The 2014 FIFA World Cup has been for many fans a wave of ups (USA goalie Tim Howard’s amazing performance, the emergence of Columbia’s James Rodriguez as a global star) and downs (Brazilian children crying as Germany ran riot over the Brazilian team, Luis Suarez biting a competitor). And with the final match just days away, legions of soccer fans eagerly await to see which team will walk away champions.
In the meantime, the CIPE Development Blog has decided the World Cup on grounds other than soccer fields (with a spin). They did this by asking the question: what if World Cup matches were decided not on goals, but on the country’s level of corruption. (And allegations of corruption and soccer seem to go hand in hand – we’re looking at you, FIFA.) Using this metric, Switzerland, the home country of FIFA’s President, Sepp Blatter, is the least corrupt country and the big World Cup winner.
CIPE looked at each match-up and assigned scores based on Transparency International’s annual Corruption Perceptions Index, which scores countries based on the perceived level of corruption on a scale of zero to 100. A score of 100 means that the country is perceived as very clean. CIPE looked to each team in the knockout rounds and assigned them their CPI numbers. Once the numbers were assigned and the bracket was filled out, Switzerland (85) was the clear winner. It beat out Argentina (34) in the round of 16, Belgium (75) in the quarter finals, the Netherlands (83) in the semifinals, and Germany (78) in the final match. For the USA, the CPI-based scoring method captured the true-to-life loss of the USA (73) to Belgium (75) in the round of 16.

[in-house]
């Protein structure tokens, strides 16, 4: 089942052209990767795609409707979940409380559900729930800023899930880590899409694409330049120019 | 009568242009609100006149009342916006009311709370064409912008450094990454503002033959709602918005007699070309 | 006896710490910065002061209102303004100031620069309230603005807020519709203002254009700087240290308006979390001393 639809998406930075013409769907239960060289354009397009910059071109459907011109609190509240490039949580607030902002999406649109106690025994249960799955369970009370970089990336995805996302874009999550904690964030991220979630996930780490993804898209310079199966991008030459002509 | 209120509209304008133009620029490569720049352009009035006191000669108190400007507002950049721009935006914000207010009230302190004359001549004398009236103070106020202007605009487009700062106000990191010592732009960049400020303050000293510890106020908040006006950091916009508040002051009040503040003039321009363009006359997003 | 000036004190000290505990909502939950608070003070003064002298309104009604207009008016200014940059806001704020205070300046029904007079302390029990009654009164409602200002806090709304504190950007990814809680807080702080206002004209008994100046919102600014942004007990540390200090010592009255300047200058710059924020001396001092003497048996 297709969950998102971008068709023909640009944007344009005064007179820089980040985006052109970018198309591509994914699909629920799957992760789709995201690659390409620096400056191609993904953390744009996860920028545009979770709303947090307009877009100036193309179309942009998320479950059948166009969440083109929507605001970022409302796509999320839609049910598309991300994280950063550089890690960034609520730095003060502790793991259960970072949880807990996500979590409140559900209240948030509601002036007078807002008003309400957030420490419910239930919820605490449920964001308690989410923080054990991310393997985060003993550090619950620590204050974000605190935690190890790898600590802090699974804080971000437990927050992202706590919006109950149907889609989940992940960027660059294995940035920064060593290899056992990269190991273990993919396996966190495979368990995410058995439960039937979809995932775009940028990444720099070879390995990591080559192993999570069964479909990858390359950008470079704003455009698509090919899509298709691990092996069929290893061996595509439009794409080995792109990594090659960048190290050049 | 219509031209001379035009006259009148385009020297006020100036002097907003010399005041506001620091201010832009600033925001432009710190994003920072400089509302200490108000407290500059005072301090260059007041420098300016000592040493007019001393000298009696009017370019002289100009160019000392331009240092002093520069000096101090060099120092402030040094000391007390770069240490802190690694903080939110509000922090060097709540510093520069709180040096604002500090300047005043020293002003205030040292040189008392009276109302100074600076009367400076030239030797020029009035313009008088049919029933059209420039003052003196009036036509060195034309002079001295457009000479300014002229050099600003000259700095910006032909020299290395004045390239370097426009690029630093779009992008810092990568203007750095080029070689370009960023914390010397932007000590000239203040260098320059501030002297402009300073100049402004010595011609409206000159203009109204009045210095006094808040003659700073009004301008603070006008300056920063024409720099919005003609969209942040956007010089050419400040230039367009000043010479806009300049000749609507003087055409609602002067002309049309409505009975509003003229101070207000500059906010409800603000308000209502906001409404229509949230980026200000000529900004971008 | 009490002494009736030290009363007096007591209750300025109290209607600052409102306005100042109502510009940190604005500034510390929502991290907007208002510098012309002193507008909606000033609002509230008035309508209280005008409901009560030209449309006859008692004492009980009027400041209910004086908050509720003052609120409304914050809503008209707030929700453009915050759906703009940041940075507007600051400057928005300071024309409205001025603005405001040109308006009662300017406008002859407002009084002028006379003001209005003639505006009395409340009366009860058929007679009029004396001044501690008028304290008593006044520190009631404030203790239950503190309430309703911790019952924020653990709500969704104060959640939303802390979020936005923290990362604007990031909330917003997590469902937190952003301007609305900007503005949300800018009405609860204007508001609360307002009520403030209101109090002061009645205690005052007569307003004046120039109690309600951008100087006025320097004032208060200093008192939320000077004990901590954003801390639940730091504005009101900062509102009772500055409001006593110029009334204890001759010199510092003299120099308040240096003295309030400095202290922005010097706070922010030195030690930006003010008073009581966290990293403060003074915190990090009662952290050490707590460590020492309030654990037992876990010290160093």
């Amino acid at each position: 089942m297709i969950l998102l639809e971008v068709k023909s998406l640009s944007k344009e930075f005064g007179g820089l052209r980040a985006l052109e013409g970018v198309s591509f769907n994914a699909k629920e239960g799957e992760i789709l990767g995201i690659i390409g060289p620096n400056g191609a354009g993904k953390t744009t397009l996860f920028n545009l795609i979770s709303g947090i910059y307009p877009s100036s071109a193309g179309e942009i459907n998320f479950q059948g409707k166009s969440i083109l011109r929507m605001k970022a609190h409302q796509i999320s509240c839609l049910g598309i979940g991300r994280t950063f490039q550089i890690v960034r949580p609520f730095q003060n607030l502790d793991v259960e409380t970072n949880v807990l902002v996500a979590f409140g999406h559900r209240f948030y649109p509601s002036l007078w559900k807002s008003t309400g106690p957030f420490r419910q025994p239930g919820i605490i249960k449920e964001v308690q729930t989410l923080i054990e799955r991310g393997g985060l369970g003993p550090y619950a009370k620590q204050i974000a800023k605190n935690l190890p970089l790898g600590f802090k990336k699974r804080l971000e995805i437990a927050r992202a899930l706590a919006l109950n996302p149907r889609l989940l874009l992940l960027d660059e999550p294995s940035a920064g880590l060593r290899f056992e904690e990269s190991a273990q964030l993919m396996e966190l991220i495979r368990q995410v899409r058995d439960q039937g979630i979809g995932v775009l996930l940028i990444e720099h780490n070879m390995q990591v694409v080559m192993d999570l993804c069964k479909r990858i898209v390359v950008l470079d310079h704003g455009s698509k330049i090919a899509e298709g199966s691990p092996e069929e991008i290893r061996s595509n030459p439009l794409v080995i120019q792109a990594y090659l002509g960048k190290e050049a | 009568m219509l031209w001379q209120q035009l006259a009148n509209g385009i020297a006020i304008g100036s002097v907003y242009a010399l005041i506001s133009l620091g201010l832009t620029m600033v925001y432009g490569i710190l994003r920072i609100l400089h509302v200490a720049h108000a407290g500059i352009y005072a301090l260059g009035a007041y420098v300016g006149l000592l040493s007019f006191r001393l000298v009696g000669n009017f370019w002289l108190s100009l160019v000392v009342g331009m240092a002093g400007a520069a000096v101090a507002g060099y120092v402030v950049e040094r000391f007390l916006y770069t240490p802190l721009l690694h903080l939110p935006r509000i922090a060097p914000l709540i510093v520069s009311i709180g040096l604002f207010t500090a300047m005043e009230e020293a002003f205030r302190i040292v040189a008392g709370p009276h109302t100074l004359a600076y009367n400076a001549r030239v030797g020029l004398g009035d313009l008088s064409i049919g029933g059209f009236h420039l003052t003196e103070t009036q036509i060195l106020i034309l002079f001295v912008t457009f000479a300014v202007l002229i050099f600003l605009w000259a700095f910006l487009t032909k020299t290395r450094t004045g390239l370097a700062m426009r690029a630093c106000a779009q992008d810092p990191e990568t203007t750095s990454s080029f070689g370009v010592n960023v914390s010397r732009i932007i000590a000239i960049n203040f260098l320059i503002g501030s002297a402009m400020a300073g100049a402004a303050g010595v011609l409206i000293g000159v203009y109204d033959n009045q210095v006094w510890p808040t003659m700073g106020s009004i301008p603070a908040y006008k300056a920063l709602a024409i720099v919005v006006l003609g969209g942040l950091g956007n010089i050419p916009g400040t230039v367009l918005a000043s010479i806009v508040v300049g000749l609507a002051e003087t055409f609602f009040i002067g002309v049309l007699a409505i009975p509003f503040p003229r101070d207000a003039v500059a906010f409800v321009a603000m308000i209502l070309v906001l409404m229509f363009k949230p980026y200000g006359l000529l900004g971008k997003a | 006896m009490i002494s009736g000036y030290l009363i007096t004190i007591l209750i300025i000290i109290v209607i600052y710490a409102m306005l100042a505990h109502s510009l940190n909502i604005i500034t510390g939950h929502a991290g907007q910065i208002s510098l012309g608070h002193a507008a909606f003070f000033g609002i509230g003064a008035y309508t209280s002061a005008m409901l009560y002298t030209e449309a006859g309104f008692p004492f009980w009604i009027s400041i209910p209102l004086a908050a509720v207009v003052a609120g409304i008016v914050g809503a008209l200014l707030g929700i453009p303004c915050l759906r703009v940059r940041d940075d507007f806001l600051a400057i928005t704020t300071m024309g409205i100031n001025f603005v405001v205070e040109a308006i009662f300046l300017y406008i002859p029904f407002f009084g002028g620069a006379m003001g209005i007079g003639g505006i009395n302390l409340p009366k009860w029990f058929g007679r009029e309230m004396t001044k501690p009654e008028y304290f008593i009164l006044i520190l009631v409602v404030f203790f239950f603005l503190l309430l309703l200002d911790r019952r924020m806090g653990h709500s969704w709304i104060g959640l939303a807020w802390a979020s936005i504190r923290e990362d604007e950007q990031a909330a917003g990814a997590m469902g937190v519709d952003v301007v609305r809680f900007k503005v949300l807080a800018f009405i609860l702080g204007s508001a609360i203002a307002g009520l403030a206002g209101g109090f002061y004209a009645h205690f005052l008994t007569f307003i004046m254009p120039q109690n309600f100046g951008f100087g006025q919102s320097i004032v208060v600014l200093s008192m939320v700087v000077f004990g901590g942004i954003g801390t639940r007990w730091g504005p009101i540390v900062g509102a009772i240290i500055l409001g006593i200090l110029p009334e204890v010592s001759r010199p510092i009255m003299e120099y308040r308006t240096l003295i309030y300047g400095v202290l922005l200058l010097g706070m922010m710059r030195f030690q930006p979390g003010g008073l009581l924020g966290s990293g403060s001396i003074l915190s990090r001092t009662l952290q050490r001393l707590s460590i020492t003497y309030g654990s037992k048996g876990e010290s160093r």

Unfortunately for Switzerland, the World Cup is decided on goals and it was eliminated in the round of 16 by a swift kick from Argentina. But as CIPE’s Anna Dawson says, “Switzerland fans can take solace after their loss knowing that they win the CPI World Cup!”
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